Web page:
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    Rabbit keeping opens route to organic farming, fertiliser and pest control

    rabbits1Rabbit byproducts, urine and manure, are taking off as alternatives and supplements to inorganic fertiliser and pesticides for farmers who are shifting to organic production to meet growing demand for chemical-free crops and livestock.

    Rabbit byproducts, urine and manure, are taking off as alternatives and supplements to inorganic fertiliser and pesticides for farmers who are shifting to organic production to meet growing demand for chemical-free crops and livestock.
    Rabbits are ideal farm mammals for smallholders and in urban setups: they occupy very little space, requiring just a 6×2×2 ft hutch; eat very little at ½ to a cup of pellets and a cup of greens for every 1.8 Kg of their weight; and, unlike most farm animals, such as poultry, rabbits stop feeding once they are sated. They also drink less water than almost all other domestic animals.

    RELATED CONTENT:Thika company urgently looking for rabbits to meet rising meat demand

     Overall, rabbits are hardy and easily adaptable to almost all environment types and extremes.

    However, farmers are also now becoming more interested in their byproducts as consumer demand for organic crops raises new challenges in finding organic fertilisers and means of pest control.


    When mature, at four months and older, a rabbit can produce up to ¼ liter urine in a day. The nitrogenous waste concentration in their urine is high, because they drink very little water in relation to other animals.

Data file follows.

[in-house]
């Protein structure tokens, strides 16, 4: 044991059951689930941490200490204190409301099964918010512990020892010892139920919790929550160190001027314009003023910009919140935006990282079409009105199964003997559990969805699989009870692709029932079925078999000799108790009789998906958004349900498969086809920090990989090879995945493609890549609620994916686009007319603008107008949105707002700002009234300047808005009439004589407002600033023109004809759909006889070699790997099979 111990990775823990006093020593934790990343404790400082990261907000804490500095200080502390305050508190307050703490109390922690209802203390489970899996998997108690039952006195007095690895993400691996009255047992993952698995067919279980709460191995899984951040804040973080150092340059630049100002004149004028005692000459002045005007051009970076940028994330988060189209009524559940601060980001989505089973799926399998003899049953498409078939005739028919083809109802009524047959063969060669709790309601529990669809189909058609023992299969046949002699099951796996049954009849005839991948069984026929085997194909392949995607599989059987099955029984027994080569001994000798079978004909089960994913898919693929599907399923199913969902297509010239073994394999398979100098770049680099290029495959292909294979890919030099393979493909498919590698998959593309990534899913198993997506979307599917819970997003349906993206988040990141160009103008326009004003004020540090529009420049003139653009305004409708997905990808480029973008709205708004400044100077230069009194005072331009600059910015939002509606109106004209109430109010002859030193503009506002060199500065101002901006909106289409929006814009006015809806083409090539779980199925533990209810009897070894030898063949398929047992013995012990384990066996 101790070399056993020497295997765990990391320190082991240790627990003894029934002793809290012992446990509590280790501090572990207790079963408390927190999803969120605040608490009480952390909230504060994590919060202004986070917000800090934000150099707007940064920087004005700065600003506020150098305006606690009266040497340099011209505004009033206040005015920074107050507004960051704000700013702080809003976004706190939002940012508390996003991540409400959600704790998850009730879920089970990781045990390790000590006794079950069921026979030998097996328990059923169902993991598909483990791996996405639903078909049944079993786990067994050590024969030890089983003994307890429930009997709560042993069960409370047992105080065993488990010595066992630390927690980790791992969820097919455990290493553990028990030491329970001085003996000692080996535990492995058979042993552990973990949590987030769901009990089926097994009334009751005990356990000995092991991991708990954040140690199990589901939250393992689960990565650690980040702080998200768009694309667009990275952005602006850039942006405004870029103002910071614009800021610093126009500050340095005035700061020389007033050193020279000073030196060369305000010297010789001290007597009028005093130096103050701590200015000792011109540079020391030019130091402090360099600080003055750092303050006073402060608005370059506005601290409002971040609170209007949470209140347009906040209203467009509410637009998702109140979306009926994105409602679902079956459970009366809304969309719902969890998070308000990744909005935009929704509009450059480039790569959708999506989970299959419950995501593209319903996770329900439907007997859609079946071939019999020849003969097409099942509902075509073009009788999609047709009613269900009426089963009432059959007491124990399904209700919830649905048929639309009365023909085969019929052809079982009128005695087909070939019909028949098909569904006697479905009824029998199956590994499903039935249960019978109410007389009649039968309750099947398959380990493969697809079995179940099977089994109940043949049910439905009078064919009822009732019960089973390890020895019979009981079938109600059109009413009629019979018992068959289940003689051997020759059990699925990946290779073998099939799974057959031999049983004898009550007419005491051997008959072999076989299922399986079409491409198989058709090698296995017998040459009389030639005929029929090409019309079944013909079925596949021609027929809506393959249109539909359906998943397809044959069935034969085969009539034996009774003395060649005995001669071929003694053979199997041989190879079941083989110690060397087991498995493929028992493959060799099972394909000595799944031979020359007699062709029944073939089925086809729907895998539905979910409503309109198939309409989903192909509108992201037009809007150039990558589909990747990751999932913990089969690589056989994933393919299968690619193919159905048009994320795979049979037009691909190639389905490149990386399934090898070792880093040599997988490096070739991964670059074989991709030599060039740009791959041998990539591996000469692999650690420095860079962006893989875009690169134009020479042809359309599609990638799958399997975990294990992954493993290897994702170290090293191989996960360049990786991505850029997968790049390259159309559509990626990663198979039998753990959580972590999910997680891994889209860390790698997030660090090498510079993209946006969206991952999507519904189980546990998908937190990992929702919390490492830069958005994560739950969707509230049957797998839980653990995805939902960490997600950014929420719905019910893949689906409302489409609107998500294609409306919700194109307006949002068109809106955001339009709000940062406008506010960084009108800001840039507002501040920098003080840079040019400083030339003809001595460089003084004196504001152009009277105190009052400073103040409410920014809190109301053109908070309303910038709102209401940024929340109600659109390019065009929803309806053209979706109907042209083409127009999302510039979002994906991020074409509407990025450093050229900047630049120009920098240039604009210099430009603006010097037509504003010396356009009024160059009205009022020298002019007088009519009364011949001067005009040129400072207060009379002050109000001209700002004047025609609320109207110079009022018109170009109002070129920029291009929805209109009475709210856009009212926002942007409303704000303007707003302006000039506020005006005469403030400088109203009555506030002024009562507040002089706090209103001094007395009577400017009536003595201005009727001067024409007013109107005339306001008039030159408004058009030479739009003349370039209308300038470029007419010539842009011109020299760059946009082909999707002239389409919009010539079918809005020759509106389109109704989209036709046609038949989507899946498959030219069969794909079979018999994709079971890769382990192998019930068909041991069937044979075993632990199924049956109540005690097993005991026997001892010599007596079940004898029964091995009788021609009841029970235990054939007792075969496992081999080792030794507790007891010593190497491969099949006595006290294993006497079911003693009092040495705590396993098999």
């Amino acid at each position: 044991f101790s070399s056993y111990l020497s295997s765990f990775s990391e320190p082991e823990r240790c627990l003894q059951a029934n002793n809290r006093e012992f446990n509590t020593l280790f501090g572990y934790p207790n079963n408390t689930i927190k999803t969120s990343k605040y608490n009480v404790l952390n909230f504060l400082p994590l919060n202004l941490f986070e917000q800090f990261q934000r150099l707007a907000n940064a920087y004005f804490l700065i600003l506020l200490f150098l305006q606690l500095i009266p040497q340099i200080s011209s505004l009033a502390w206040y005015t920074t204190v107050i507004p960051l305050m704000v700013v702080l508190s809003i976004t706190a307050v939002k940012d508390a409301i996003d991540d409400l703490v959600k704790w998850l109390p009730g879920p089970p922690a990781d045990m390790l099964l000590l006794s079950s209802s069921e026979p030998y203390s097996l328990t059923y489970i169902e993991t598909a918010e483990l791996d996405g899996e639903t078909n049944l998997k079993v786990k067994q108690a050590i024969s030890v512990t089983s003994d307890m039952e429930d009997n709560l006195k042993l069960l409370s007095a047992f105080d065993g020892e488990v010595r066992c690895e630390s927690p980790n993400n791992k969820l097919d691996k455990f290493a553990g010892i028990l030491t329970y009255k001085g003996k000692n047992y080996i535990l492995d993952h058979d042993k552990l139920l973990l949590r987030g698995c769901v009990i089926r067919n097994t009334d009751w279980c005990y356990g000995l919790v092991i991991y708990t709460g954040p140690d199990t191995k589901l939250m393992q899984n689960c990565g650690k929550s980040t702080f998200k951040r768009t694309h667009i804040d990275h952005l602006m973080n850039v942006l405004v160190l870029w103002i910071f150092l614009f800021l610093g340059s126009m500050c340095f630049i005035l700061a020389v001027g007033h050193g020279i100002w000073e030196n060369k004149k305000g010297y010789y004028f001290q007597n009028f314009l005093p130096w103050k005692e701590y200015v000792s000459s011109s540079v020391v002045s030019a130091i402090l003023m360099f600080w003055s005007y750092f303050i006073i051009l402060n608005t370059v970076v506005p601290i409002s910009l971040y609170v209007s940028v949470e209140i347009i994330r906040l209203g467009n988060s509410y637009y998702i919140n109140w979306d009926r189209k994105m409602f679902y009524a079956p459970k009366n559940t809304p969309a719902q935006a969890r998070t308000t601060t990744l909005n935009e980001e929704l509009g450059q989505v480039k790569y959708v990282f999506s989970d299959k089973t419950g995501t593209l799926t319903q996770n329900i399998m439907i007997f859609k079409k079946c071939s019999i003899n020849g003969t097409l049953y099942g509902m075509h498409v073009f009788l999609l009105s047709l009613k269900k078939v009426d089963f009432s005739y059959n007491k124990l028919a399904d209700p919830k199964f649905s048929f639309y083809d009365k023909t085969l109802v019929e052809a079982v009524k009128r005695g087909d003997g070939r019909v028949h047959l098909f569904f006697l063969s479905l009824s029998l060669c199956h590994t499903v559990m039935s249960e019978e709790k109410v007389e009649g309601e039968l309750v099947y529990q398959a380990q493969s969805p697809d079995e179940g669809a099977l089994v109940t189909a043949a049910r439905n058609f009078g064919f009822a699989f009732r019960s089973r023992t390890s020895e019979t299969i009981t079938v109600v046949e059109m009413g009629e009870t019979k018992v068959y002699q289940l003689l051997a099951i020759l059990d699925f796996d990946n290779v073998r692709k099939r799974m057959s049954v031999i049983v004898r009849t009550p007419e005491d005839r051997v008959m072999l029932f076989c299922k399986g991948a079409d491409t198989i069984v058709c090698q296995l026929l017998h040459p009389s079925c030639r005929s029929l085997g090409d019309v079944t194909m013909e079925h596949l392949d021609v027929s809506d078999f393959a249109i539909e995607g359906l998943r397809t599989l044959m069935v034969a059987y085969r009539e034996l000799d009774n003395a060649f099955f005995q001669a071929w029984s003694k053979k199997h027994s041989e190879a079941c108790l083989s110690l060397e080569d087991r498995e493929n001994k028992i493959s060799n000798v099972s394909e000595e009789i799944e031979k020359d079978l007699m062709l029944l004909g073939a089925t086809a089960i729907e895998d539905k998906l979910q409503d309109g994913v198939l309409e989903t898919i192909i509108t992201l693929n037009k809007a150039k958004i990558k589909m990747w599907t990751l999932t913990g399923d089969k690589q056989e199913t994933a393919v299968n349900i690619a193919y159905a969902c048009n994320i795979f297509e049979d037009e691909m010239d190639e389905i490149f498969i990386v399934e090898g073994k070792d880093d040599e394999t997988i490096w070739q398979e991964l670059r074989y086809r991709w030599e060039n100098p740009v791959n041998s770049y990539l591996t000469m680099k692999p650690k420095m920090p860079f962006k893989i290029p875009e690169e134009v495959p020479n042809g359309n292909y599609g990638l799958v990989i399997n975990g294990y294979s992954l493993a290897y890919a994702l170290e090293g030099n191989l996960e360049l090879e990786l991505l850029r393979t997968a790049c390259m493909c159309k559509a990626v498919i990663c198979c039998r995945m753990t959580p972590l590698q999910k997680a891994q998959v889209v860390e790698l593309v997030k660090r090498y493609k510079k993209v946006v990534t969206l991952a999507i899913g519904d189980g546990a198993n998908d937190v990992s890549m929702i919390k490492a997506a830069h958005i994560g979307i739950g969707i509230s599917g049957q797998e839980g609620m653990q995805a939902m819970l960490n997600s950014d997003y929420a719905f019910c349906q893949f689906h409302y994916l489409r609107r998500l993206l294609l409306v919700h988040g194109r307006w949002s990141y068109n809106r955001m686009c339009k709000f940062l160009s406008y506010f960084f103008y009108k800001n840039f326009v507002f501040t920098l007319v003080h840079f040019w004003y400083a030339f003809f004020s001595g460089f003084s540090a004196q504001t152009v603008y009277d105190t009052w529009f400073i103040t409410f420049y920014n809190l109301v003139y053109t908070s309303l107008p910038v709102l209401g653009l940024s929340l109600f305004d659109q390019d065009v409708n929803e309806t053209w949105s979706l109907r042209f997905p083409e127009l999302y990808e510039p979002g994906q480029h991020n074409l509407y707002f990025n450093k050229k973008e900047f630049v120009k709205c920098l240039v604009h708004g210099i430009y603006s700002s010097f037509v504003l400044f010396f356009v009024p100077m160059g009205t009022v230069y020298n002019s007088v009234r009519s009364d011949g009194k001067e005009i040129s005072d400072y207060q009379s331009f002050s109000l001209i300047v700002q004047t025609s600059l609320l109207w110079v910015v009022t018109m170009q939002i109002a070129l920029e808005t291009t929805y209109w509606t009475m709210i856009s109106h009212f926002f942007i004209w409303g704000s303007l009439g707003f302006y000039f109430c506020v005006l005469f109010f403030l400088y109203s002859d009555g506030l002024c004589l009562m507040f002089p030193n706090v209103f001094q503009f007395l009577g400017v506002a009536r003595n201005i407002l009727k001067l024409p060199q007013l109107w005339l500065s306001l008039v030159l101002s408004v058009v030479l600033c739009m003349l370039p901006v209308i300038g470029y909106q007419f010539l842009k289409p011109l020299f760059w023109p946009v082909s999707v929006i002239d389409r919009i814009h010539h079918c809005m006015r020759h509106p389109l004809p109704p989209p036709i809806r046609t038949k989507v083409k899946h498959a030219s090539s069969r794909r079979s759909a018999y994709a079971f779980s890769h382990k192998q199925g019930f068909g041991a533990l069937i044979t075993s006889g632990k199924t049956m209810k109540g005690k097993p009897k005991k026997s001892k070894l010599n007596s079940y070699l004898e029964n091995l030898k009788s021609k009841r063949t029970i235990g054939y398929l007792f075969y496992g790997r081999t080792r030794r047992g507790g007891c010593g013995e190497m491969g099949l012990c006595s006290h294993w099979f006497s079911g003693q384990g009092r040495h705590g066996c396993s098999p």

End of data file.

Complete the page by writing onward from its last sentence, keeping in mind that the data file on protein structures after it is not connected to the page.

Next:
RELATED CONTENT:Man builds rabbits empire single-handedly despite financial challenges

    The waste of rabbits fed on greens are richer still in primary nutrients, nitrogen, potassium and phosphorus, which are all prerequisites for healthy plants.

    However, in that rabbit urine is highly concentrated, its direct application can burn crops. A 1:5 urine to water ratio has been proved to be most effective.

    To keep the urine as a fertilizer for longer use as molasses, leave the concoction to ferment for 3 weeks before diluting 1-part urine to 20 parts water.

    Rabbit urine as an organic fertiliser also acts to ward off rather than kill plant insect pests such as mites, leaf burrowers and bugs.

    RELATED CONTENT:Company contracting farmers to rear rabbits

     For its part, rabbit manures’ odorless, compacted and dry making it an ideal fertilizer too. Just like the rabbit urine, it is high in nitrogen and phosphorus, which work to enhance plant growth. Moreover, unlike other dung, even when directly applied without composting from the hutch it doesn’t scorch plants.

    Compared to cow dung, rabbit manure has four times the nutrients. It also adds double the value to soil that chicken manure does. Indeed, some companies, such as Kikaboni Aquaponics Farm in Kiserian, are now rearing free range rabbits solely to serve greenhouse grown crops.

    Rabbits are additionally a cheap protein source. However, as a means of moving to organic farming. rabbit keeping enables cheaper production and with proper market research organic products can fetch a premium price. 

    RELATED CONTENT:Crossbreeding boosts weight of Machakos farmer’s rabbits

     Supermarkets Tuskys Karen and Carrefour outlets in both Karen and Two Rivers Mall now have organic isles.

    Meanwhile organic markets are growing, including:Organic Farmers’ Market, adjacent Hillcrest Schools on Langata road; Kid Kenya Ventures Garden Estate; Karengata Farmers’ Market, Karen;US Embassy Organic Market, which is open on Thursday; andC-SHEP Farmers Market in Rongai. 

    Online organic stores such as Kalimoni Greens, Mlango Farm, Sylvia’s basket and Bridges Organic Restaurant now offer home deliveries for all things organic.

     In addition, events such as The Kenya Organic Food Festival and Exhibition held annually offer organic producers an opportunity to showcase their wares.

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